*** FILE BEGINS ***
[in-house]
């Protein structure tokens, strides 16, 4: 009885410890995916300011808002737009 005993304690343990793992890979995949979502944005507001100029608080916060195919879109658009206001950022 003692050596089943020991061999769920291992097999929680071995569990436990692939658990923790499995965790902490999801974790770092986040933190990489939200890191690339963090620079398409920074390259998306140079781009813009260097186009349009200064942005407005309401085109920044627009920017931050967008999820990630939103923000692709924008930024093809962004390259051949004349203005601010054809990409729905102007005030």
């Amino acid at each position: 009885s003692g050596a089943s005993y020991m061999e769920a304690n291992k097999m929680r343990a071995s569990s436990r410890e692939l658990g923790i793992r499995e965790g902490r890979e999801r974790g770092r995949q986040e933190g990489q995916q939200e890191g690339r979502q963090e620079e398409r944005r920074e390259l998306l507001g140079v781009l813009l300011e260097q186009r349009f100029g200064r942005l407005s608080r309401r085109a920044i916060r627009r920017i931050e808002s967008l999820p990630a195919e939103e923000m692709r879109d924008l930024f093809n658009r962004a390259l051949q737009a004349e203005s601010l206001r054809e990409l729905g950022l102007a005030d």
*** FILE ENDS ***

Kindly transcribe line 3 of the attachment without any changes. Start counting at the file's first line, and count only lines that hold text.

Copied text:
């Amino acid at each position: 009885s003692g050596a089943s005993y020991m061999e769920a304690n291992k097999m929680r343990a071995s569990s436990r410890e692939l658990g923790i793992r499995e965790g902490r890979e999801r974790g770092r995949q986040e933190g990489q995916q939200e890191g690339r979502q963090e620079e398409r944005r920074e390259l998306l507001g140079v781009l813009l300011e260097q186009r349009f100029g200064r942005l407005s608080r309401r085109a920044i916060r627009r920017i931050e808002s967008l999820p990630a195919e939103e923000m692709r879109d924008l930024f093809n658009r962004a390259l051949q737009a004349e203005s601010l206001r054809e990409l729905g950022l102007a005030d």